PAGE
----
Muli bwanji Friends in Malawi, Yes, it is possible to avert war between our countries
August 15, 2012 § Leave a comment
Below is my personal response to an article on http://www.nyasatimes.com/malawi/2012/08/15/tanzania-war-threats-on-lake-malawi-the-folly-of-human-wisdom/
I personally take your concern positively. The challenge here is who started pinching the other. Both countries from day one of their independence knew that the border between them is problematic. As we all read from various documents and history the border question between the two countries is an overdue challenge which calls for an immediate solution, the existing ambiguity has been there for too long. In a good neighborliness spirit therefore Neither Malawi nor Tanzania can take a unanimous decision to use the resources in the lake without prior consultations.
Tanzania through its Petroleum development agency discovered that Malawi have fully allocated Lake Malawi/Lake Nyasa to blocks for oil exploration. I am pretty sure Malawi government understands the contention around this border issue, it could have been therefore wise to consult Tanzania and seek an amicable solution prior to engaging foreign companies to explore resources in such a contested area. UK and Germany pretty know well about this. It is sad that a UK-based company Surestream Petroleum (http://www.surestream-petroleum.com/our_activities) has been awarded contract by Malawi to conduct oil exploration and did not take due diligence to understand political surroundings of the lake.
Lake Nyasa/Malawi is a direct shared resources to three countries, Mozambique have some stake also in the same. The lake is also an eco-habitat of rare species of marine life, to preserve this God given treasure any major economic undertaking in the water should be thoroughly interrogated to the level that all three countries agree for such activity to be carried out and that both are coordinated to respond in case of any ensuing crisis potential to threatening the ecosystem of the lake.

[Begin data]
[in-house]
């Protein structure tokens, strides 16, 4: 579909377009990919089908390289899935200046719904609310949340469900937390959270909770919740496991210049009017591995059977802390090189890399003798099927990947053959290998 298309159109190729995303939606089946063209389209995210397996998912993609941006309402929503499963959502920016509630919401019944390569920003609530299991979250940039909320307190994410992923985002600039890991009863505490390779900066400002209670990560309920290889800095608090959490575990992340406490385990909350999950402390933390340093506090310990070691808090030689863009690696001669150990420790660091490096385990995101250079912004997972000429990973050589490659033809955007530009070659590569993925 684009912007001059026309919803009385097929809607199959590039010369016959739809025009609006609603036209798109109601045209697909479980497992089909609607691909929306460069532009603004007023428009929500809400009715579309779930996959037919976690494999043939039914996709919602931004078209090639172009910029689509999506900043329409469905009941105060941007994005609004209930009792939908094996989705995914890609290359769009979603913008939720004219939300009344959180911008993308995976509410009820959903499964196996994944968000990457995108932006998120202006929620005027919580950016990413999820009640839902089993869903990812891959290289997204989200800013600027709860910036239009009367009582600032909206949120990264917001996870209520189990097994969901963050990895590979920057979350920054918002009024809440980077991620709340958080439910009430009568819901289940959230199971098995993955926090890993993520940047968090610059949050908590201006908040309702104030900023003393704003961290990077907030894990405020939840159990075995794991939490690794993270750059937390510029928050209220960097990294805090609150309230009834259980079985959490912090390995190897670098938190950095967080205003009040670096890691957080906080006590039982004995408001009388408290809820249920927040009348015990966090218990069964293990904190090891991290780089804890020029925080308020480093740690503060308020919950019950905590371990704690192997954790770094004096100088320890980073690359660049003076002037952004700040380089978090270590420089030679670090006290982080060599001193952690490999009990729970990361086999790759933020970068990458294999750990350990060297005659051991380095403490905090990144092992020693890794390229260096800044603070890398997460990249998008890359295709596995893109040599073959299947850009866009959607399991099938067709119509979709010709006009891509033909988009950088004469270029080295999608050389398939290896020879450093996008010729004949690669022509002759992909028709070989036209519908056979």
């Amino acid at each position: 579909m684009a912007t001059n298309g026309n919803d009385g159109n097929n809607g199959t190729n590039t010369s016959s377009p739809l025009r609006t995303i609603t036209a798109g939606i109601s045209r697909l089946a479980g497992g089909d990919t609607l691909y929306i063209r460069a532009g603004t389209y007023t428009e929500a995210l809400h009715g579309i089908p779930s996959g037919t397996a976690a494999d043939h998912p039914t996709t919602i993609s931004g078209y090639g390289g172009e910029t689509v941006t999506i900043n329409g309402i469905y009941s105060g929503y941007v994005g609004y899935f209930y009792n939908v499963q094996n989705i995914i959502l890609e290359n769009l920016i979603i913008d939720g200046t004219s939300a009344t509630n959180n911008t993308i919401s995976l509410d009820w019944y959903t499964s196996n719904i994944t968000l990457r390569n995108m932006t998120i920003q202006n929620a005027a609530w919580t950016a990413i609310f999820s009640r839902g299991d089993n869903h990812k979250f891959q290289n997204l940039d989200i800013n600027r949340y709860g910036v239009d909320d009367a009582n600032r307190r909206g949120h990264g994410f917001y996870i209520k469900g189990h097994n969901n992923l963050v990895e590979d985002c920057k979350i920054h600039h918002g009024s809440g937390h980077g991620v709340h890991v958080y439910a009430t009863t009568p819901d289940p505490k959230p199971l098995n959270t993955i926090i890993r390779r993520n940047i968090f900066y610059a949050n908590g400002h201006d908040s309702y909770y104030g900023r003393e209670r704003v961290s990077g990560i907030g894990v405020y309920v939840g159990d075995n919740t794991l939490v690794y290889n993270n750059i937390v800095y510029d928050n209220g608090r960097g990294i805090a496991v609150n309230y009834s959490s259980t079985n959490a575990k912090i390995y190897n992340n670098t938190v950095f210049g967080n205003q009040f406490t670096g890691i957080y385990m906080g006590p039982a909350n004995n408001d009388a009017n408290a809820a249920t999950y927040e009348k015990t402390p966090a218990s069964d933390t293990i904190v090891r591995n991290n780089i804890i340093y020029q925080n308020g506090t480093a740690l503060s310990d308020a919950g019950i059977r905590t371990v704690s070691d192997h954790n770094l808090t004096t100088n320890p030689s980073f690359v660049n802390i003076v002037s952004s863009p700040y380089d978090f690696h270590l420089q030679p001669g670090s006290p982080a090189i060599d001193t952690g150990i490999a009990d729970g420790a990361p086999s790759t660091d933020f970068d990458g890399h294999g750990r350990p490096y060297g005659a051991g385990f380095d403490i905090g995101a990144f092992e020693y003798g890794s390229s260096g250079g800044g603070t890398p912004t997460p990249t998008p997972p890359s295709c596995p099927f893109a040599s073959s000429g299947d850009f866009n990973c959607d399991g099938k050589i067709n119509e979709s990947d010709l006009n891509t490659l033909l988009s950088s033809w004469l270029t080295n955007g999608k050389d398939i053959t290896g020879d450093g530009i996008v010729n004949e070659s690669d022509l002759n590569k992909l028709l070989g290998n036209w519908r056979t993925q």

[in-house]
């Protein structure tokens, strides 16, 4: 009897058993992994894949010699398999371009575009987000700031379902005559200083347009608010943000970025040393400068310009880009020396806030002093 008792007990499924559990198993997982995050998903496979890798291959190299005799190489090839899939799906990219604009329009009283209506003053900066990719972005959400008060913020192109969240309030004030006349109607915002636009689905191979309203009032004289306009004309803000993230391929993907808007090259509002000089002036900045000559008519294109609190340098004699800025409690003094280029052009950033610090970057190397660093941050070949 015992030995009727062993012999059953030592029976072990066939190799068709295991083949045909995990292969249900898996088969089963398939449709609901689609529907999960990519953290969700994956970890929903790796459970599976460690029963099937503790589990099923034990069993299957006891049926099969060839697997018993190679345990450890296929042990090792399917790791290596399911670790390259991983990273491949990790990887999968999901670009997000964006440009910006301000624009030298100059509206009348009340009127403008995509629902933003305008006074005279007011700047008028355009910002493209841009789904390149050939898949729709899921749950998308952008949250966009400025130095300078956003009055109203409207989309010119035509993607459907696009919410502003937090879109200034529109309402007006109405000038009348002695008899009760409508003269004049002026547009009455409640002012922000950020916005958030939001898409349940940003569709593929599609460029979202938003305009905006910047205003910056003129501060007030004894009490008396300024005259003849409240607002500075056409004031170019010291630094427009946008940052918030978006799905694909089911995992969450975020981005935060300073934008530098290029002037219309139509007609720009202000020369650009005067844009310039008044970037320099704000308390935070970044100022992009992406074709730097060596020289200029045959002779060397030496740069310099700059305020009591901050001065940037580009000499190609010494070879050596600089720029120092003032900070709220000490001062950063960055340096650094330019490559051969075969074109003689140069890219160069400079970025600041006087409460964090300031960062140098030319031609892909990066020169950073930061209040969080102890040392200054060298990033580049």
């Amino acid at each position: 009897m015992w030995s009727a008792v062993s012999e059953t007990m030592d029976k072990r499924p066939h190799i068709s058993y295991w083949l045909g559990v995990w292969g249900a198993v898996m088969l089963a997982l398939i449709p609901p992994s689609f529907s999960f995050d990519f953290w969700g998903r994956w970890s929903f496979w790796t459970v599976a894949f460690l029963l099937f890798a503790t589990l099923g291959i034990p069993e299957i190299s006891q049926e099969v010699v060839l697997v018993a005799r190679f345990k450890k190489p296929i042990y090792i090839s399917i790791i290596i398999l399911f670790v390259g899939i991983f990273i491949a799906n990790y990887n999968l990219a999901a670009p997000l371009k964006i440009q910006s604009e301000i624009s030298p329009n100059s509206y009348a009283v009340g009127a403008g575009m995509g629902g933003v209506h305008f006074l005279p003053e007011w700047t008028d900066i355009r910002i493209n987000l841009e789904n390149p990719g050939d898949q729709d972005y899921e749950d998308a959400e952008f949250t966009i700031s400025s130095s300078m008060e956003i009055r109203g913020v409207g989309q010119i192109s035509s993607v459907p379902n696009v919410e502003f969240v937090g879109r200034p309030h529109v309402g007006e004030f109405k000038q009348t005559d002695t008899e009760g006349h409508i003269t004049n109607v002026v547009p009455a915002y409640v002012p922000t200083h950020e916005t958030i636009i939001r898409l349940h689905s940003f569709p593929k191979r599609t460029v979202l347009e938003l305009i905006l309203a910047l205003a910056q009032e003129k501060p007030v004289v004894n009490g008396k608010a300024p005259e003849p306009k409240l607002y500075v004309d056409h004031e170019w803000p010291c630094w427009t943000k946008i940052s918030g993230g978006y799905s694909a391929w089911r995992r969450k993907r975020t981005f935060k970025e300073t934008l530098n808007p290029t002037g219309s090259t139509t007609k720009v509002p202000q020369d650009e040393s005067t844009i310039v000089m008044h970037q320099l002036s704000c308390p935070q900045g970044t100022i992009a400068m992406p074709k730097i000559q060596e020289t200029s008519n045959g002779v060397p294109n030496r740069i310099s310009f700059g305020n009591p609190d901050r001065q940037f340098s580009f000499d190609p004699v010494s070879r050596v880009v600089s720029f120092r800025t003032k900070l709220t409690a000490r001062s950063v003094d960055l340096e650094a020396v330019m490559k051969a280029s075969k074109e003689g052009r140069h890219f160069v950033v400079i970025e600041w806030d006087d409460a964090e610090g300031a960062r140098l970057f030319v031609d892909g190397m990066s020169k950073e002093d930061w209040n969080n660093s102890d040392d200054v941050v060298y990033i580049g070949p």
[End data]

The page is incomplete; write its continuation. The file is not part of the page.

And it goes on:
My understanding, perhaps I am wrong, Malawi government officials stubbornly decided to go ahead with the exploration activities in a full knowledge that they will provoke the other side. This did not sound good to Tanzania. It implied, in a way that Malawi is prepared for any eventuality and it won’t halt activities even in the contested area in whatever manner Tanzania would react.
The history betrays both countries. Both countries know the relationship between the two were acrimonious in the 60 and 70s. The border and the fact that Malawi sided with the minority rule in South Africa at a time Tanzania supported armed struggle against the minority rules in the region, were principle issues separating the two countries. And both countries understood it wasn’t the right time to sit on a negotiating table. During Mkapa’s and Mluzi’s era in Tanzania and Malawi respectively two countries had a golden window of opportunity to resolve the border issue but for reasons unknown to me it did not happen! We lost it.
It is still not too late to sit down and talk and hopefully resolve bilaterally. If Malawi and Tanzania focus on the interest of their people especially those who naturally, and since historical times to date, continue to benefit out of this resource, can resolve the stalemate easily. But guess what, if both countries don’t employ wisdom and calmness and restraint from further provocative exchange of words and Malawi continue to carry on assumed whole ownership of the lake and with the activities coded as acts of aggression by Tanzania, we may both be bracing for difficult times ahead. After all If both countries stick to their guns it is difficult to control who will pull the trigger first!